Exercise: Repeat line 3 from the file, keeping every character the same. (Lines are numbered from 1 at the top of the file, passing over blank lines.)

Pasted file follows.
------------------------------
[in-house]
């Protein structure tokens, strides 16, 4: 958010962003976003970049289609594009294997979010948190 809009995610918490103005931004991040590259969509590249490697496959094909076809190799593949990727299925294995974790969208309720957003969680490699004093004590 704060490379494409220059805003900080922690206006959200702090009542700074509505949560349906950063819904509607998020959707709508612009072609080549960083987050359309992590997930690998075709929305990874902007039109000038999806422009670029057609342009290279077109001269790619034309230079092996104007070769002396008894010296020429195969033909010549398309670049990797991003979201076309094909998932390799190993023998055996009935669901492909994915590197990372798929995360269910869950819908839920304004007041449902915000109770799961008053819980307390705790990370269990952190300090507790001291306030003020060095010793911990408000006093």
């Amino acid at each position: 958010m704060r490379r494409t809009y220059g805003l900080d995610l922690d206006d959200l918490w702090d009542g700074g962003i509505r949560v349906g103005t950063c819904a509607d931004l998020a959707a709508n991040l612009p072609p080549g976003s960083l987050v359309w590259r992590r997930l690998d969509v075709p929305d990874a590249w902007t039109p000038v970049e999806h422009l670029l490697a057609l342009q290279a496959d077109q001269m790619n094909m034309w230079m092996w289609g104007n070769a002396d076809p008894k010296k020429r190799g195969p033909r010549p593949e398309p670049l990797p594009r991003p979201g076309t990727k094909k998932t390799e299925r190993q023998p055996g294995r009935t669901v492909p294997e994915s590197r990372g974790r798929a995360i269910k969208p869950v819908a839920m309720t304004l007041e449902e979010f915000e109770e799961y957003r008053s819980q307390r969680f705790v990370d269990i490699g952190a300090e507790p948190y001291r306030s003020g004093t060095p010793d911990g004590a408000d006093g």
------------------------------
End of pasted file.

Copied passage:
């Amino acid at each position: 958010m704060r490379r494409t809009y220059g805003l900080d995610l922690d206006d959200l918490w702090d009542g700074g962003i509505r949560v349906g103005t950063c819904a509607d931004l998020a959707a709508n991040l612009p072609p080549g976003s960083l987050v359309w590259r992590r997930l690998d969509v075709p929305d990874a590249w902007t039109p000038v970049e999806h422009l670029l490697a057609l342009q290279a496959d077109q001269m790619n094909m034309w230079m092996w289609g104007n070769a002396d076809p008894k010296k020429r190799g195969p033909r010549p593949e398309p670049l990797p594009r991003p979201g076309t990727k094909k998932t390799e299925r190993q023998p055996g294995r009935t669901v492909p294997e994915s590197r990372g974790r798929a995360i269910k969208p869950v819908a839920m309720t304004l007041e449902e979010f915000e109770e799961y957003r008053s819980q307390r969680f705790v990370d269990i490699g952190a300090e507790p948190y001291r306030s003020g004093t060095p010793d911990g004590a408000d006093g």